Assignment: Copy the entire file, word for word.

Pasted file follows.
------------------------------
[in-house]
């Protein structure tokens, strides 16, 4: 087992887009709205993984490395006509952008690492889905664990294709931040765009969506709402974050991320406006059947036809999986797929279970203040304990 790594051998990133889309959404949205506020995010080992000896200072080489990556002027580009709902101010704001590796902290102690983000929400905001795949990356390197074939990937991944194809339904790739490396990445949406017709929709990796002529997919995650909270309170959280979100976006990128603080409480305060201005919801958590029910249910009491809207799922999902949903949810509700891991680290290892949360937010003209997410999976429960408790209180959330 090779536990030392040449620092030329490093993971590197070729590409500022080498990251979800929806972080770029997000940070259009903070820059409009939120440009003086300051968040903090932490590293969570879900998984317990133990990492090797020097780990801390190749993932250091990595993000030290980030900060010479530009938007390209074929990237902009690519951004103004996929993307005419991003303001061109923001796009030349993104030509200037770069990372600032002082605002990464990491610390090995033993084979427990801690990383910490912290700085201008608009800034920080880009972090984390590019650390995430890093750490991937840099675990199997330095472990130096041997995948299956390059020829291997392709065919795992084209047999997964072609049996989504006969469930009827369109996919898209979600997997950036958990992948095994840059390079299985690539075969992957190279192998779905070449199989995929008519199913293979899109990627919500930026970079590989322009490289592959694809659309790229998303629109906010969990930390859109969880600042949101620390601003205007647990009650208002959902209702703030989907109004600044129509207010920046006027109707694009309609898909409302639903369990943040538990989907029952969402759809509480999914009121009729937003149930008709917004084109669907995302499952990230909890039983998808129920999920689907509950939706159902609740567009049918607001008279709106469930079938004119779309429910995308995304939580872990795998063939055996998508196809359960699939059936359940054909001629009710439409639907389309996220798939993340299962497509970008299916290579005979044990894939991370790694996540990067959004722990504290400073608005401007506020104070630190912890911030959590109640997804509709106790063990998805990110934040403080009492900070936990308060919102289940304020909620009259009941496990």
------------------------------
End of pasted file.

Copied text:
[in-house]
């Protein structure tokens, strides 16, 4: 087992887009709205993984490395006509952008690492889905664990294709931040765009969506709402974050991320406006059947036809999986797929279970203040304990 790594051998990133889309959404949205506020995010080992000896200072080489990556002027580009709902101010704001590796902290102690983000929400905001795949990356390197074939990937991944194809339904790739490396990445949406017709929709990796002529997919995650909270309170959280979100976006990128603080409480305060201005919801958590029910249910009491809207799922999902949903949810509700891991680290290892949360937010003209997410999976429960408790209180959330 090779536990030392040449620092030329490093993971590197070729590409500022080498990251979800929806972080770029997000940070259009903070820059409009939120440009003086300051968040903090932490590293969570879900998984317990133990990492090797020097780990801390190749993932250091990595993000030290980030900060010479530009938007390209074929990237902009690519951004103004996929993307005419991003303001061109923001796009030349993104030509200037770069990372600032002082605002990464990491610390090995033993084979427990801690990383910490912290700085201008608009800034920080880009972090984390590019650390995430890093750490991937840099675990199997330095472990130096041997995948299956390059020829291997392709065919795992084209047999997964072609049996989504006969469930009827369109996919898209979600997997950036958990992948095994840059390079299985690539075969992957190279192998779905070449199989995929008519199913293979899109990627919500930026970079590989322009490289592959694809659309790229998303629109906010969990930390859109969880600042949101620390601003205007647990009650208002959902209702703030989907109004600044129509207010920046006027109707694009309609898909409302639903369990943040538990989907029952969402759809509480999914009121009729937003149930008709917004084109669907995302499952990230909890039983998808129920999920689907509950939706159902609740567009049918607001008279709106469930079938004119779309429910995308995304939580872990795998063939055996998508196809359960699939059936359940054909001629009710439409639907389309996220798939993340299962497509970008299916290579005979044990894939991370790694996540990067959004722990504290400073608005401007506020104070630190912890911030959590109640997804509709106790063990998805990110934040403080009492900070936990308060919102289940304020909620009259009941496990």